Wow, we'll get rations of clean water. It will be like camping! Only all the time, until we die.
"Safe sanitation access."
You know, basic. Critical Race Theory, Marxist dialectics, Gender updates, all the things you need to work in the gruel factory.
Health care will be free, but gruel ain't.
"Healthy life expectancy."
"Healthy." Not sure what happens to you when you're no longer considered healthy.
The researchers cite as support, a study that gets surprisingly specific regarding what these "decent living standards" would look like in a world running on 90% less energy.
According to Reason's analysis,
In order to save the planet from catastrophic climate change, Americans will have to cut their energy use by more than 90 percent and families of four should live in housing no larger than 640 square feet. That's at least according to a team of European researchers led by University of Leeds sustainability researcher Jefim Vogel.
I think everyone can agree that families should be closer. I'm not sure if they meant that physically, but this will do!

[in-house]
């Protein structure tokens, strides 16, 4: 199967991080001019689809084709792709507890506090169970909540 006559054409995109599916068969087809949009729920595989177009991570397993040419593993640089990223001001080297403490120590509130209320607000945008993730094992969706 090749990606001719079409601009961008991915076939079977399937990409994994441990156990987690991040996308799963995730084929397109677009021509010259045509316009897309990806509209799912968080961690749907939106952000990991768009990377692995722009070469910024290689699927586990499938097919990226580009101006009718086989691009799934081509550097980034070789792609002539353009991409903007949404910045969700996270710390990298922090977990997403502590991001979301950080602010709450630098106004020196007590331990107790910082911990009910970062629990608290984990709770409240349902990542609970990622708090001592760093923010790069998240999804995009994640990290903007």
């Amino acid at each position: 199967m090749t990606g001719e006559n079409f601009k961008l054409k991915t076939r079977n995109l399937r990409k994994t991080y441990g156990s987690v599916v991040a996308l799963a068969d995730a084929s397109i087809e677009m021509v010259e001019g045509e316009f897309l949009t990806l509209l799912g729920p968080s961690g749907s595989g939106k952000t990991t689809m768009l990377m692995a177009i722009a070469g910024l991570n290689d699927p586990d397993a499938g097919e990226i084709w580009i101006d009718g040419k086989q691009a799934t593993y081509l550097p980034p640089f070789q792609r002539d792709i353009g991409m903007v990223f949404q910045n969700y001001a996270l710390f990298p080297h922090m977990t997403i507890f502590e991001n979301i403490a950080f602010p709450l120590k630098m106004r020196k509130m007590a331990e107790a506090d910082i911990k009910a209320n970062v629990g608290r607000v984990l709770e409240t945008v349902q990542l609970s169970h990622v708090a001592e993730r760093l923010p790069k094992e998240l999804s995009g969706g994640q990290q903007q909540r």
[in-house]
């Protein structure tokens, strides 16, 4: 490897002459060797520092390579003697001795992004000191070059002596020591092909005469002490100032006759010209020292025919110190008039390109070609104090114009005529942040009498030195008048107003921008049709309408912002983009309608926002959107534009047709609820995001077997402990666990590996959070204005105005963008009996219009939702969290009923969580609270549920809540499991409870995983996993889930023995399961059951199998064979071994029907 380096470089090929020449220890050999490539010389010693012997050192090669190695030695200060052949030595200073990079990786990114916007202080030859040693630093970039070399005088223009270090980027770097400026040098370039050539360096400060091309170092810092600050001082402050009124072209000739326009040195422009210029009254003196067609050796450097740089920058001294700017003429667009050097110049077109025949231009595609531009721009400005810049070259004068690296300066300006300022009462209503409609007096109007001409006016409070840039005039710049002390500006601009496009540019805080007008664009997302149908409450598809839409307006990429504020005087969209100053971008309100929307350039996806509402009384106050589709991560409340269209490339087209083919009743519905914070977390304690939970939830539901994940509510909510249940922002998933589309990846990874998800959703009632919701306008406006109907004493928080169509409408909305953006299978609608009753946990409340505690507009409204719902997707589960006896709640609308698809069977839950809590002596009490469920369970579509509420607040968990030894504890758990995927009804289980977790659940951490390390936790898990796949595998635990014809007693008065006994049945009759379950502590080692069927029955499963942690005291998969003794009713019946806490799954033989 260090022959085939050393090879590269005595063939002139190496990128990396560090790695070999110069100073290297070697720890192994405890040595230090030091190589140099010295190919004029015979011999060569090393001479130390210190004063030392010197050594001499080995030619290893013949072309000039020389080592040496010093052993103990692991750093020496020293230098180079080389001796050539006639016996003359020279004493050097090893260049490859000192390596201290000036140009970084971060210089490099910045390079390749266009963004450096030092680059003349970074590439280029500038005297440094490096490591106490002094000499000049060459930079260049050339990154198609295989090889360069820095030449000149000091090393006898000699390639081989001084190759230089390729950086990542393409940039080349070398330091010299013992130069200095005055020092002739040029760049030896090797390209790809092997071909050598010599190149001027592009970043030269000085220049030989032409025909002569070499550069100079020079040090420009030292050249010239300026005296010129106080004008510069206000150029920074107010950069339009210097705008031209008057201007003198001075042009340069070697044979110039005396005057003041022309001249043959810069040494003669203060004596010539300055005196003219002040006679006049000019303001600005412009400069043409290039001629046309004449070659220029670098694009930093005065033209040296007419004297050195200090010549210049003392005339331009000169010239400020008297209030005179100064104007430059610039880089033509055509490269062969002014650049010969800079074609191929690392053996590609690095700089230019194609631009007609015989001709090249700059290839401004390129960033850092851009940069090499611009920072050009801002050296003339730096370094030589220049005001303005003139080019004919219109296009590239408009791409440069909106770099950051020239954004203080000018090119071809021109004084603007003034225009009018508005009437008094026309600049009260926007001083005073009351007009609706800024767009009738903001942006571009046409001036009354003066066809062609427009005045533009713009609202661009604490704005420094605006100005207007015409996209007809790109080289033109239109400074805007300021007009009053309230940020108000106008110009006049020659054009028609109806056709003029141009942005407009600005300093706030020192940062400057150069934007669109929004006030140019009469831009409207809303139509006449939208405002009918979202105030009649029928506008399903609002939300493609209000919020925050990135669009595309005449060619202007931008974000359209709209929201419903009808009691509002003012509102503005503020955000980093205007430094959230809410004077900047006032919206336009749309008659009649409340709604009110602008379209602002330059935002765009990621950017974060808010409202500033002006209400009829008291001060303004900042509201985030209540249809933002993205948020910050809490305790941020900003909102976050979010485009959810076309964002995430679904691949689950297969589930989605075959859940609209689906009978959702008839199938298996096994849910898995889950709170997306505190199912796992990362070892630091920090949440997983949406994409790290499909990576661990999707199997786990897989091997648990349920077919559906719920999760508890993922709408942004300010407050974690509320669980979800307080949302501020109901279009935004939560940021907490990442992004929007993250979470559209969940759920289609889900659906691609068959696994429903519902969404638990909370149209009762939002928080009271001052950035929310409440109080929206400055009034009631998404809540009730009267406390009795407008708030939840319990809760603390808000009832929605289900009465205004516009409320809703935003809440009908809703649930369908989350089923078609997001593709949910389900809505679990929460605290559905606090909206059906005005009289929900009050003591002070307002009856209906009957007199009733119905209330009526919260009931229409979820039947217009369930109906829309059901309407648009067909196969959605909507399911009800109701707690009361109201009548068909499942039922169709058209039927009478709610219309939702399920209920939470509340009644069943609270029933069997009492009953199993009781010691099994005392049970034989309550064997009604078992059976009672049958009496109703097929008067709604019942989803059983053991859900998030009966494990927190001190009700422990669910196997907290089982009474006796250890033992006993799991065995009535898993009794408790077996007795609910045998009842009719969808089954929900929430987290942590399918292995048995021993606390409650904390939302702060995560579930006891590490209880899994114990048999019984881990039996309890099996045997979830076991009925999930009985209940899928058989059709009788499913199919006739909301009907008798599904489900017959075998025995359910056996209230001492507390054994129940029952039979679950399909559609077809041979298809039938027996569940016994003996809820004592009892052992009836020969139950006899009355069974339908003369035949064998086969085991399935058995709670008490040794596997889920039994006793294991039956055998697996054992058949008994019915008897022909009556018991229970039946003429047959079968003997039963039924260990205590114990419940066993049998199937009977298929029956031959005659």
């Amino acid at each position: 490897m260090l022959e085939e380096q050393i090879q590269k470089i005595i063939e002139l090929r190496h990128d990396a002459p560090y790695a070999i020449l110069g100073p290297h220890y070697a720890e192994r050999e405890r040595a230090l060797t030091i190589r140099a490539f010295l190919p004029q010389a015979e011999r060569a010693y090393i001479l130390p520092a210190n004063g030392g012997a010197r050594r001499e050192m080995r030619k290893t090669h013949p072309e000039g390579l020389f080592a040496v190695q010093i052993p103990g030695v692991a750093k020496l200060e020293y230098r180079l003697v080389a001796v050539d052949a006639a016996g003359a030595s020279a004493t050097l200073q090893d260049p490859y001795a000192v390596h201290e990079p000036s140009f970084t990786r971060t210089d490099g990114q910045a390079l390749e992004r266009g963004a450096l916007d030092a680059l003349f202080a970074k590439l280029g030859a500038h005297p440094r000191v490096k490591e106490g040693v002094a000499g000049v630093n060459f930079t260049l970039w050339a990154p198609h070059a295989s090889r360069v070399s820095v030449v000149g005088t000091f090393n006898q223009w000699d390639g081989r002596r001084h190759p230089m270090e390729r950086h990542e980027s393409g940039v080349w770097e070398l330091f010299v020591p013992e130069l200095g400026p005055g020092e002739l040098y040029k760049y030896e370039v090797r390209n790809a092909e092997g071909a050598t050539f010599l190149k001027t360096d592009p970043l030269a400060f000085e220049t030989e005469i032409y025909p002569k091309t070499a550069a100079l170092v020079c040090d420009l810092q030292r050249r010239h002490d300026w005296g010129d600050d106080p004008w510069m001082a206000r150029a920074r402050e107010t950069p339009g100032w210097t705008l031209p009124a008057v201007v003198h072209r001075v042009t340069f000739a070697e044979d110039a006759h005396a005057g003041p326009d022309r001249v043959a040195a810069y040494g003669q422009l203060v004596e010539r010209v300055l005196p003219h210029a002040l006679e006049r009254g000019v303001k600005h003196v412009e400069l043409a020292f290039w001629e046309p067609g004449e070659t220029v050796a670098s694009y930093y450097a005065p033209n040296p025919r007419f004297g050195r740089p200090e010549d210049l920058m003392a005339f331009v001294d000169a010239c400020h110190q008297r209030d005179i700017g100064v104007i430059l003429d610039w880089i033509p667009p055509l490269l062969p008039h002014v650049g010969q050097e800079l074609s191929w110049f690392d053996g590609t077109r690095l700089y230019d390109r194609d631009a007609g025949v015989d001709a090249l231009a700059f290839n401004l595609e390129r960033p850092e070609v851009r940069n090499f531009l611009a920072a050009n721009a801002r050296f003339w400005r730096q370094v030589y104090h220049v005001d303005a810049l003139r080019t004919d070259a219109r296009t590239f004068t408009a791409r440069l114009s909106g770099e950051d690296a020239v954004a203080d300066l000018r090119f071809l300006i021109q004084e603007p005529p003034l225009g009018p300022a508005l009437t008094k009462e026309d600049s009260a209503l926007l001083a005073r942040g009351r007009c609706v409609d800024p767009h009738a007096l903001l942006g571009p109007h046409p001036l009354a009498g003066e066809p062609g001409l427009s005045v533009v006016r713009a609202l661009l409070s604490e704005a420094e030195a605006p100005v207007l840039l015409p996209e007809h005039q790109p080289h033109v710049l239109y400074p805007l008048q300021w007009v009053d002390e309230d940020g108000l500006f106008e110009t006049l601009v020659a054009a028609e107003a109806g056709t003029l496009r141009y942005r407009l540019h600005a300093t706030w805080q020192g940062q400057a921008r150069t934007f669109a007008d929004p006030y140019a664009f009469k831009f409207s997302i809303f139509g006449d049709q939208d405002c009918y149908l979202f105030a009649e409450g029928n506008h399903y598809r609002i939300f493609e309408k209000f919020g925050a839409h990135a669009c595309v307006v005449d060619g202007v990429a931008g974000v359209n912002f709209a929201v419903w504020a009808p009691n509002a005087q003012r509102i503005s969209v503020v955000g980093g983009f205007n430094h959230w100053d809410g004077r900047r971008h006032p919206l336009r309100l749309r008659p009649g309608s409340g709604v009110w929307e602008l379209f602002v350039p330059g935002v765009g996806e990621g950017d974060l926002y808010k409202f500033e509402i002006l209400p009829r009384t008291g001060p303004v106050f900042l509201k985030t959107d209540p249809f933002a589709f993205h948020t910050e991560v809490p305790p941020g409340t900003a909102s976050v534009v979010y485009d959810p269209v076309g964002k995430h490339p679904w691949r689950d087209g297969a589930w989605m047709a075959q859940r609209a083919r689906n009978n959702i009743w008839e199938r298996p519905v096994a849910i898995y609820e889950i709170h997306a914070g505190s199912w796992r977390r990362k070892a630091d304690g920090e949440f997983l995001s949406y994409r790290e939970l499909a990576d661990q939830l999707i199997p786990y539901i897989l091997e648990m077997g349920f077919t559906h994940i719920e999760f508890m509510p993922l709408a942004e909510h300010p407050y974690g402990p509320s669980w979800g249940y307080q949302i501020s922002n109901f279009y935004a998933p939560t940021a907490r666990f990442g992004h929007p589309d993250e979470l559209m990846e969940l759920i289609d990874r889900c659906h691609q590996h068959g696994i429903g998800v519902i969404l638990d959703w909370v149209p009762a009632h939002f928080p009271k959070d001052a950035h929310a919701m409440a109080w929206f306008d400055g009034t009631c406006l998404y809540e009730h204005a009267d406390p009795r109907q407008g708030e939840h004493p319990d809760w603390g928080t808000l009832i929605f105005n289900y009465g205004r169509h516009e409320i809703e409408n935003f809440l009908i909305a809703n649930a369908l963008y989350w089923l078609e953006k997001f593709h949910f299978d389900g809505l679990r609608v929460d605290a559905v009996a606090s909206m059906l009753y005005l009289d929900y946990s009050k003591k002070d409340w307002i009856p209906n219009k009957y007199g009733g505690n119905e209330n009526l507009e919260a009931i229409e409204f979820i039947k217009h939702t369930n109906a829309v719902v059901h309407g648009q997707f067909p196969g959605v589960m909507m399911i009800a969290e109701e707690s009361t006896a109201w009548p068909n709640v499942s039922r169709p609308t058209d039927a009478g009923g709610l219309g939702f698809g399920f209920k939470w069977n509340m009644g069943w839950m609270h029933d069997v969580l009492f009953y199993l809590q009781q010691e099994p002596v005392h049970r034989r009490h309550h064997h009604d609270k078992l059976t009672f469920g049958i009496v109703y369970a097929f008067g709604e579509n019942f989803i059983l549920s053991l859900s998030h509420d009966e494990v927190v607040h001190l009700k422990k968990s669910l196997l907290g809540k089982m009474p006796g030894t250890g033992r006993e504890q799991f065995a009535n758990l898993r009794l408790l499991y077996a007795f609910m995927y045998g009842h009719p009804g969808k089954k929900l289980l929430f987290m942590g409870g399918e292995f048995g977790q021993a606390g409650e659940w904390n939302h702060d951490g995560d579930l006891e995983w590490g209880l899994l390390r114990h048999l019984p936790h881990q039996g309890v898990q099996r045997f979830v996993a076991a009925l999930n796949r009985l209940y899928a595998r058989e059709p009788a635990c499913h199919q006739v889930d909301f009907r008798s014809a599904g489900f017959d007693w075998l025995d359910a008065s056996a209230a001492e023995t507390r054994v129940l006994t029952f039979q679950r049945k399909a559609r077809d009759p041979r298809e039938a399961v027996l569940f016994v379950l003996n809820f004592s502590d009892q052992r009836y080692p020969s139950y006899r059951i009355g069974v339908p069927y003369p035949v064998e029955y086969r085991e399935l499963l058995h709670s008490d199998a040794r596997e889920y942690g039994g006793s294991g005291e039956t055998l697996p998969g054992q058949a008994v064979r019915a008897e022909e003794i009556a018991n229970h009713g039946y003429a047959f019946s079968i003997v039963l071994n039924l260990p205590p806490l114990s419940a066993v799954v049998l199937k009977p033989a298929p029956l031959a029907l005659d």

In their new study, "Socioeconomic conditions for satisfying human needs at low energy use," in Global Environmental Change, they calculate that public transportation should account for most travel. Travel should, in any case, be limited to between 3,000 to 10,000 miles per person annually.
See, you won't need cars after all. The government will arrange for all your transportation needs.
What's been going on in my county is starting to make more sense!
With respect to transportation and physical mobility, the average person would be limited to using the energy equivalent of 16–40 gallons of gasoline per year. People are assumed to take one short- to medium-haul airplane trip every three years or so.
I used that much gasoline last weekend. Oh well, sorry, dad, I'm afraid you'll have to die helpless and alone. They changed the bus schedule!
If you're wondering what kind of enforcement and monitoring systems would need to be in place to ensure that people adhere to these mandates, I don't think you're supposed to.
In addition, food consumption per capita would vary depending on age and other conditions, but the average would be 2,100 calories per day.
Those other "conditions" would of course include, "are you a ruling member of the party," and "are you Jeff Bezos."